Ruling: Psychological incapacity, as a ground for declaring the nullity of a marriage, may be established by the
totality of evidence presented. There is no requirement, however that the respondent should be examined by a
physician or a psychologist as a condition since qua non for such declaration. Although this Court is sufficiently
convinced that respondent failed to provide material support to the family and may have resorted to physical
abuse and abandonment, the totality of his acts does not lead to a conclusion of psychological incapacity on his
part. There is absolutely no showing that his defects were already present at the inception of the marriage or
that they are incurable. Verily, the behavior of respondent can be attributed to the fact that he had lost his job
and was not gainfully employed for a period of more than six years. It was during this period that he became
intermittently drunk, failed to give material and moral support, and even left the family home. Thus, his alleged
psychological illness was traced only to said period and not to the inception of the marriage. Equally important,
there is no evidence showing that his condition is incurable, especially now that he is gainfully employed as a
taxi driver. In sum, this Court cannot declare the dissolution of the marriage for failure of petitioner to show that

the alleged psychological incapacity is characterized by gravity, juridical antecedence and incurability; and for
her failure to observe the guidelines outlined in Molina.

Garcia vs Recio (G.R. No. 138322)


FACTS: Rederick Recio, a Filipino, was married to Editha Samson an Australian citizen, on March 1, 1987. On
May 18, 1989 a decree of divorce dissolving the marriage was issued by the Australian Family Court. On June
26, 1992, respondent became an Australian citizen. Subsequently, respondent entered into marriage with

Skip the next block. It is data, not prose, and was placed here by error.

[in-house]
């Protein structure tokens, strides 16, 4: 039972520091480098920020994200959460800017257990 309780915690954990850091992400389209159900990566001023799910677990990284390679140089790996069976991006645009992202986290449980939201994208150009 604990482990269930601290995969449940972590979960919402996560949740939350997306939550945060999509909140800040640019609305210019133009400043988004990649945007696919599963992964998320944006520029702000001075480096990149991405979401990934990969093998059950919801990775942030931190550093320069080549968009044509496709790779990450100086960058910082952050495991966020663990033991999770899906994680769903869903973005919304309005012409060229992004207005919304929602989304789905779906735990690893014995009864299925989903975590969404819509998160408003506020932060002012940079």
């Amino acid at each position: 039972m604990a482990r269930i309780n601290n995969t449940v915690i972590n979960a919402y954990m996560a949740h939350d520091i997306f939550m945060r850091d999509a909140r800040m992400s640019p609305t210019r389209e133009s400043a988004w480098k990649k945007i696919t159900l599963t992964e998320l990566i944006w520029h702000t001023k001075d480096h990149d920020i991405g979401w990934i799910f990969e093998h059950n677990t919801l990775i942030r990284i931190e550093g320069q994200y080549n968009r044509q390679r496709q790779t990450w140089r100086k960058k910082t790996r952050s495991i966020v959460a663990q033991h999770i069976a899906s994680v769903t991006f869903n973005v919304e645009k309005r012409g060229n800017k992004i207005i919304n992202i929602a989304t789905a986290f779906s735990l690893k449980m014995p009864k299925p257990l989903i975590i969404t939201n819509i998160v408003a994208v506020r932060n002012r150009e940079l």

petitioner a Filipina on January 12, 1994. Starting October 22, 1995, petitioner and respondent lived separately
without prior judicial dissolution of their marriage. On March 3, 1998, petitioner filed a complaint for
Declaration of Nullity of Marriage on the ground of bigamy. Responded contended that his prior marriage had
been validly dissolved by a decree of divorce obtained in Australia thus he is legally capacitated to marry
petitioner. The trial court rendered the decision declaring the marriage between petitioner and respondent
dissolved and both parties can now remarry. Hence, this petition.
ISSUE: Whether or not the divorce obtained by respondent in Australia ipso facto capacitated him to remarry.
RULING: The SC remanded the case to the court a quo to receive evidence. Based on the records, the court
cannot conclude that respondent who was then a naturalized Australian citizen was legally capacitated to marry
petitioner. Neither can the court grant petitioners prayer to declare her marriage null and void on the ground of
bigamy. After all it may turn out that under Australian law he was really capacitated to marry petitioner as result
of the divorce decree. The SC laid down the following basic legal principles; a marriage between two Filipino
cannot be dissolved even by a divorce decree obtained abroad because of Articles 15 and 17 of the Civil Code.